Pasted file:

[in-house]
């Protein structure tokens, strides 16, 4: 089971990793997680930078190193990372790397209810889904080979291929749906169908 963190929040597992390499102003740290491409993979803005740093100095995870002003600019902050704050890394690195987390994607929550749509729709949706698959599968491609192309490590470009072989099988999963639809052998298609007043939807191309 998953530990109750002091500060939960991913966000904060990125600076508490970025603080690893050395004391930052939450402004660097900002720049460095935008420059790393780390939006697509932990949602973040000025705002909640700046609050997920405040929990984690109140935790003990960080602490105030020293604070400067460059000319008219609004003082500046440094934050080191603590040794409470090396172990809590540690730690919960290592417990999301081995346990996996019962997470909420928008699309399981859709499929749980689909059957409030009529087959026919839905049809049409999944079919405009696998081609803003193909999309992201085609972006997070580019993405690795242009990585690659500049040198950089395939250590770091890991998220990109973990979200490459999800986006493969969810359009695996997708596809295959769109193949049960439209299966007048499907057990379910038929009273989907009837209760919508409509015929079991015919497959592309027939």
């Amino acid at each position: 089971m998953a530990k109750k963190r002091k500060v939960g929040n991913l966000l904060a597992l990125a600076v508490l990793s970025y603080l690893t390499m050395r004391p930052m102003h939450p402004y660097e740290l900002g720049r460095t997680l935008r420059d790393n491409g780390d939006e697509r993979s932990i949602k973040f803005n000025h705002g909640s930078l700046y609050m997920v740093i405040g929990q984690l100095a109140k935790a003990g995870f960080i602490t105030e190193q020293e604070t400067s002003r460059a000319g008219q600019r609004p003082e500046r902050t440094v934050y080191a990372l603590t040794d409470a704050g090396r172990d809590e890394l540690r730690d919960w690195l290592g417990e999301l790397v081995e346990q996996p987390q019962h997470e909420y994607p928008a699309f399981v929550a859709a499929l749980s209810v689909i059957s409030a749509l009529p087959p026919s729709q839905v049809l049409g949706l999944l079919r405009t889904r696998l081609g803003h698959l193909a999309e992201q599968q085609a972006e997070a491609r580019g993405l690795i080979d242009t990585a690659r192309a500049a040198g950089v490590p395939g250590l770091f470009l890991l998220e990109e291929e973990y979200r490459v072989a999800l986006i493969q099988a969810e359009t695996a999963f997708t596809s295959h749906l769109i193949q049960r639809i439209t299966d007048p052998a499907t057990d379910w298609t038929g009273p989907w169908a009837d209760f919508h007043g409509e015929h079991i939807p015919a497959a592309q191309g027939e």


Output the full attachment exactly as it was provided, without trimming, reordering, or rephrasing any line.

[in-house]
């Protein structure tokens, strides 16, 4: 089971990793997680930078190193990372790397209810889904080979291929749906169908 963190929040597992390499102003740290491409993979803005740093100095995870002003600019902050704050890394690195987390994607929550749509729709949706698959599968491609192309490590470009072989099988999963639809052998298609007043939807191309 998953530990109750002091500060939960991913966000904060990125600076508490970025603080690893050395004391930052939450402004660097900002720049460095935008420059790393780390939006697509932990949602973040000025705002909640700046609050997920405040929990984690109140935790003990960080602490105030020293604070400067460059000319008219609004003082500046440094934050080191603590040794409470090396172990809590540690730690919960290592417990999301081995346990996996019962997470909420928008699309399981859709499929749980689909059957409030009529087959026919839905049809049409999944079919405009696998081609803003193909999309992201085609972006997070580019993405690795242009990585690659500049040198950089395939250590770091890991998220990109973990979200490459999800986006493969969810359009695996997708596809295959769109193949049960439209299966007048499907057990379910038929009273989907009837209760919508409509015929079991015919497959592309027939």
């Amino acid at each position: 089971m998953a530990k109750k963190r002091k500060v939960g929040n991913l966000l904060a597992l990125a600076v508490l990793s970025y603080l690893t390499m050395r004391p930052m102003h939450p402004y660097e740290l900002g720049r460095t997680l935008r420059d790393n491409g780390d939006e697509r993979s932990i949602k973040f803005n000025h705002g909640s930078l700046y609050m997920v740093i405040g929990q984690l100095a109140k935790a003990g995870f960080i602490t105030e190193q020293e604070t400067s002003r460059a000319g008219q600019r609004p003082e500046r902050t440094v934050y080191a990372l603590t040794d409470a704050g090396r172990d809590e890394l540690r730690d919960w690195l290592g417990e999301l790397v081995e346990q996996p987390q019962h997470e909420y994607p928008a699309f399981v929550a859709a499929l749980s209810v689909i059957s409030a749509l009529p087959p026919s729709q839905v049809l049409g949706l999944l079919r405009t889904r696998l081609g803003h698959l193909a999309e992201q599968q085609a972006e997070a491609r580019g993405l690795i080979d242009t990585a690659r192309a500049a040198g950089v490590p395939g250590l770091f470009l890991l998220e990109e291929e973990y979200r490459v072989a999800l986006i493969q099988a969810e359009t695996a999963f997708t596809s295959h749906l769109i193949q049960r639809i439209t299966d007048p052998a499907t057990d379910w298609t038929g009273p989907w169908a009837d209760f919508h007043g409509e015929h079991i939807p015919a497959a592309q191309g027939e």